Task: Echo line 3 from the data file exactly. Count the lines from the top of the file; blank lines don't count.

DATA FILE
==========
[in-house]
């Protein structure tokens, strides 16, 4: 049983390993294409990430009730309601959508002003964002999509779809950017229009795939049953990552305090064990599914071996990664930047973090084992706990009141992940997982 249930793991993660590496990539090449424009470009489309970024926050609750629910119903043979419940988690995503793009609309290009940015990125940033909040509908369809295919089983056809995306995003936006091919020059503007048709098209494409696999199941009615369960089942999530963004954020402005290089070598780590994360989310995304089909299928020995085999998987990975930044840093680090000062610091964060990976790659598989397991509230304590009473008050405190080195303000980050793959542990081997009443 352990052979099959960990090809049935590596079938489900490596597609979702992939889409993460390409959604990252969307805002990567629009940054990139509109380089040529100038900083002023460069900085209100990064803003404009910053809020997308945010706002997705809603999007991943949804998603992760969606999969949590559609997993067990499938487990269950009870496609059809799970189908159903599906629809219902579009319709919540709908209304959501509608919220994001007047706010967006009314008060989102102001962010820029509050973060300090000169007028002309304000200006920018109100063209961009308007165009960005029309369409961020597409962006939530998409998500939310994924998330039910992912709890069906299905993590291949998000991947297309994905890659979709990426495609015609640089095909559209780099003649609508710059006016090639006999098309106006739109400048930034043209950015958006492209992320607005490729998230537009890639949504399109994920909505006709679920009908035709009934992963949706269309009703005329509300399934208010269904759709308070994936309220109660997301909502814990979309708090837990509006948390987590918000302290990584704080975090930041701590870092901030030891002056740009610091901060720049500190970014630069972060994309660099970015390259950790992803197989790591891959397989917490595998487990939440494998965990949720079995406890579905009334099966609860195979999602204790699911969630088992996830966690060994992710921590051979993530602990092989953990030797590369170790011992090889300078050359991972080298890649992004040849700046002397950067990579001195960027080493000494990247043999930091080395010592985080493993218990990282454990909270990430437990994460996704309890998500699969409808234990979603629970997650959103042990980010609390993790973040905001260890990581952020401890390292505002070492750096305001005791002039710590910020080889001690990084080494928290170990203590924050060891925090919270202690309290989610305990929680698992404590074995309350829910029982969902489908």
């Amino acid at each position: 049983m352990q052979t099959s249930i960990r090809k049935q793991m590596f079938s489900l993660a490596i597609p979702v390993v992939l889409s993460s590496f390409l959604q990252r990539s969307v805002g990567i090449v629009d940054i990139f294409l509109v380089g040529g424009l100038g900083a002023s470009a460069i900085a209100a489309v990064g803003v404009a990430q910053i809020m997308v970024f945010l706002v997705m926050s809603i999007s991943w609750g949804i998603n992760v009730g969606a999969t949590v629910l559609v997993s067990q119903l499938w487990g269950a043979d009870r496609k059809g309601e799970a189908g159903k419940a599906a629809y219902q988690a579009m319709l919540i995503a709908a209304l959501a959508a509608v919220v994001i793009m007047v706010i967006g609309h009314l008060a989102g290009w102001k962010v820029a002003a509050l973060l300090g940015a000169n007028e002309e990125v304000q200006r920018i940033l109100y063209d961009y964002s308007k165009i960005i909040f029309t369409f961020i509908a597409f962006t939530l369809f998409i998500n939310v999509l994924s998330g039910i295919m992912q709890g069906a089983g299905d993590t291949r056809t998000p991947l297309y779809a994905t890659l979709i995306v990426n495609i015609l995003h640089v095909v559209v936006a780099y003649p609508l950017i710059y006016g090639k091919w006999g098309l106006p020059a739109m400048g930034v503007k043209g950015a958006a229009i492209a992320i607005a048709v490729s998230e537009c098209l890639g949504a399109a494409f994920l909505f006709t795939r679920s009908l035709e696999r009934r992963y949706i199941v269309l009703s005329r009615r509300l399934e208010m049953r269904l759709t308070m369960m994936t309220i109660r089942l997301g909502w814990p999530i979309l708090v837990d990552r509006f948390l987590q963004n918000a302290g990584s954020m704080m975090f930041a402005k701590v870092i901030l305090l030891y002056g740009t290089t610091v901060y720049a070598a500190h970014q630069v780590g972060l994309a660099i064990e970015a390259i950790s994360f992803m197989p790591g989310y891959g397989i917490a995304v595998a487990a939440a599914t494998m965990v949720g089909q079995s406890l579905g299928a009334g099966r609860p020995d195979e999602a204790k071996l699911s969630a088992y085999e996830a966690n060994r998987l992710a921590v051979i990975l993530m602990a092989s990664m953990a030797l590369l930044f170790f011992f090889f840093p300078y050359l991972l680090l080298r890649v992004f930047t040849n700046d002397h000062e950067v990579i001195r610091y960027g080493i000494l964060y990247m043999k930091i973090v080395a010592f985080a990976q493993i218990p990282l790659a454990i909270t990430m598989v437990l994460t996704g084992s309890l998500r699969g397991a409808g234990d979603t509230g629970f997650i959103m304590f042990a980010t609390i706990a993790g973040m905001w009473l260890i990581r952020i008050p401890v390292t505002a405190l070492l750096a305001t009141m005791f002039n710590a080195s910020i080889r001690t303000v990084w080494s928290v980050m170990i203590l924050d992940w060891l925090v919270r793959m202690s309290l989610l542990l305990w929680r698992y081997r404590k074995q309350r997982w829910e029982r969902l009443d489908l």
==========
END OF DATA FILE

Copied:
């Amino acid at each position: 049983m352990q052979t099959s249930i960990r090809k049935q793991m590596f079938s489900l993660a490596i597609p979702v390993v992939l889409s993460s590496f390409l959604q990252r990539s969307v805002g990567i090449v629009d940054i990139f294409l509109v380089g040529g424009l100038g900083a002023s470009a460069i900085a209100a489309v990064g803003v404009a990430q910053i809020m997308v970024f945010l706002v997705m926050s809603i999007s991943w609750g949804i998603n992760v009730g969606a999969t949590v629910l559609v997993s067990q119903l499938w487990g269950a043979d009870r496609k059809g309601e799970a189908g159903k419940a599906a629809y219902q988690a579009m319709l919540i995503a709908a209304l959501a959508a509608v919220v994001i793009m007047v706010i967006g609309h009314l008060a989102g290009w102001k962010v820029a002003a509050l973060l300090g940015a000169n007028e002309e990125v304000q200006r920018i940033l109100y063209d961009y964002s308007k165009i960005i909040f029309t369409f961020i509908a597409f962006t939530l369809f998409i998500n939310v999509l994924s998330g039910i295919m992912q709890g069906a089983g299905d993590t291949r056809t998000p991947l297309y779809a994905t890659l979709i995306v990426n495609i015609l995003h640089v095909v559209v936006a780099y003649p609508l950017i710059y006016g090639k091919w006999g098309l106006p020059a739109m400048g930034v503007k043209g950015a958006a229009i492209a992320i607005a048709v490729s998230e537009c098209l890639g949504a399109a494409f994920l909505f006709t795939r679920s009908l035709e696999r009934r992963y949706i199941v269309l009703s005329r009615r509300l399934e208010m049953r269904l759709t308070m369960m994936t309220i109660r089942l997301g909502w814990p999530i979309l708090v837990d990552r509006f948390l987590q963004n918000a302290g990584s954020m704080m975090f930041a402005k701590v870092i901030l305090l030891y002056g740009t290089t610091v901060y720049a070598a500190h970014q630069v780590g972060l994309a660099i064990e970015a390259i950790s994360f992803m197989p790591g989310y891959g397989i917490a995304v595998a487990a939440a599914t494998m965990v949720g089909q079995s406890l579905g299928a009334g099966r609860p020995d195979e999602a204790k071996l699911s969630a088992y085999e996830a966690n060994r998987l992710a921590v051979i990975l993530m602990a092989s990664m953990a030797l590369l930044f170790f011992f090889f840093p300078y050359l991972l680090l080298r890649v992004f930047t040849n700046d002397h000062e950067v990579i001195r610091y960027g080493i000494l964060y990247m043999k930091i973090v080395a010592f985080a990976q493993i218990p990282l790659a454990i909270t990430m598989v437990l994460t996704g084992s309890l998500r699969g397991a409808g234990d979603t509230g629970f997650i959103m304590f042990a980010t609390i706990a993790g973040m905001w009473l260890i990581r952020i008050p401890v390292t505002a405190l070492l750096a305001t009141m005791f002039n710590a080195s910020i080889r001690t303000v990084w080494s928290v980050m170990i203590l924050d992940w060891l925090v919270r793959m202690s309290l989610l542990l305990w929680r698992y081997r404590k074995q309350r997982w829910e029982r969902l009443d489908l």